In an unsettling announcement, the hacker group known as Anonymous and affiliates proclaimed over the weekend that they had broken into the Mossad’s servers and stolen the names and personal details of top IDF officials, politicians and, especially, Mossad agents. But those claims are inflated, to say the least, according to Middle East Internet expert Dr. Tal Pavel.
“Whatever they stole, it probably wasn’t secure details of top Israeli brass, either from the army or the Mossad,” Pavel told The Times of Israel.
Reports on several hacker websites said that Anonymous, along with the Turkish group The Red Hack and the Arab group Sector404, both of which are allied with Anonymous, managed to break into the Mossad’s public website and steal several Excel spreadsheets containing the details of over 34,000 “Mossad agents.” The files list names of the alleged agents, email addresses (private and work), home addresses and other identification information. The hack is just the first of a major new front in Anonymous’ ongoing #OpIsrael campaign, which aims to destroy Israel’s cyber-presence.
But whatever it was that the hackers thought they got, it wasn’t a list of Mossad agents, said Pavel. “There is no doubt that they got some identification information about Israelis, but the claims that they hacked the Mossad site and got a list of Mossad agents is most likely psychological warfare, and not a hack into an important database,” said Pavel.
Pavel downloaded and analyzed the files (they were posted for all to see on hacker sites), and found that the information didn’t match what one would expect to find in the personal dossier of spies. “Many of the records in those files appear two, three, and even five times, with the identical information repeated,” said Pavel.
In addition, said Pavel, “there are many records that list the names of businesses associated with the individual, including shoe manufacturers, food companies, auto supply stores, high schools, municipalities, synagogues, and even NGOs,” many of which work with Palestinians.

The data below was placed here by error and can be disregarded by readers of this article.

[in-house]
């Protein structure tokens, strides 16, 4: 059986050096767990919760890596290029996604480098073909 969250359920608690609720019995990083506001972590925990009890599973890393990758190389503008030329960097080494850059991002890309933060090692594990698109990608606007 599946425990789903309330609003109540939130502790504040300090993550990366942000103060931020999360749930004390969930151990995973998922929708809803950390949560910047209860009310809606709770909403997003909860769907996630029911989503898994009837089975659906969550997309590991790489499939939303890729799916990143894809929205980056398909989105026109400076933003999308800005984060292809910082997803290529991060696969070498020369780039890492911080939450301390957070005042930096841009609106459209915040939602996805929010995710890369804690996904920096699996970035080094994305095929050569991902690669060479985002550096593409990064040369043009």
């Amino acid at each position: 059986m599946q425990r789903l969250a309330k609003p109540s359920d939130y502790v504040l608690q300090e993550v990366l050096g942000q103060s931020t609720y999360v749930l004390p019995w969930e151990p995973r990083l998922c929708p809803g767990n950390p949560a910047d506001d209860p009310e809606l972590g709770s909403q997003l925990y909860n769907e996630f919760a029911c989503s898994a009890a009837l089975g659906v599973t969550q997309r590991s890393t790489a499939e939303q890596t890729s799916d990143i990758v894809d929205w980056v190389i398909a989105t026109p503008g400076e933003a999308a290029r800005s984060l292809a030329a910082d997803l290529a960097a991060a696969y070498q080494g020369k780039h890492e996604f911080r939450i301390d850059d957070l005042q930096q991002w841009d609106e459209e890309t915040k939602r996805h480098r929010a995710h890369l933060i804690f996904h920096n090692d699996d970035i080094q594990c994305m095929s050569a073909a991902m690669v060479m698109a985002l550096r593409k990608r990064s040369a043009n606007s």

Besides all that, Pavel added, a good chunk of the names list home or business addresses in Arab communities in Israel, including Taybeh, Umm al-Fahm, Kafr Kassem, and others. “Whatever you want to say about any of the other inconsistencies, it’s extremely unlikely that thousands of Israeli Arabs are also Mossad agents,” he said.
Pavel, a professor at Netanya Academic College and director of the Middle East Internet Monitor website, can understand the temptation for amorphous groups like Anonymous to rush to take credit for hacking victories, especially against Israel. Sometimes the desire for success is so great that hacker groups overreach, claiming victories where there are none.
And that, said Pavel, seems to be the case in the latest claim by hackers that they had successfully penetrated Mossad servers.
Besides the alleged record theft, Anonymous also claimed that it launched a “major DDOS (denial of service) attack” against the Mossad site, allegedly taking it down for hours. There was no confirmation of this by any outside source, though, and the hackers have not furnished any evidence of their succeeding in this either.
Pavel questions whether it was even the Mossad site that the hackers hacked. “There have been plenty of lists of Israelis leaked over the past several years from credit card companies, businesses, and so on, and it’s very possible that the latest claims are a recycling of some of those lists,” said Pavel. “But looking at the data on the Israelis that the hackers posted – they just don’t look like Mossad material to me.”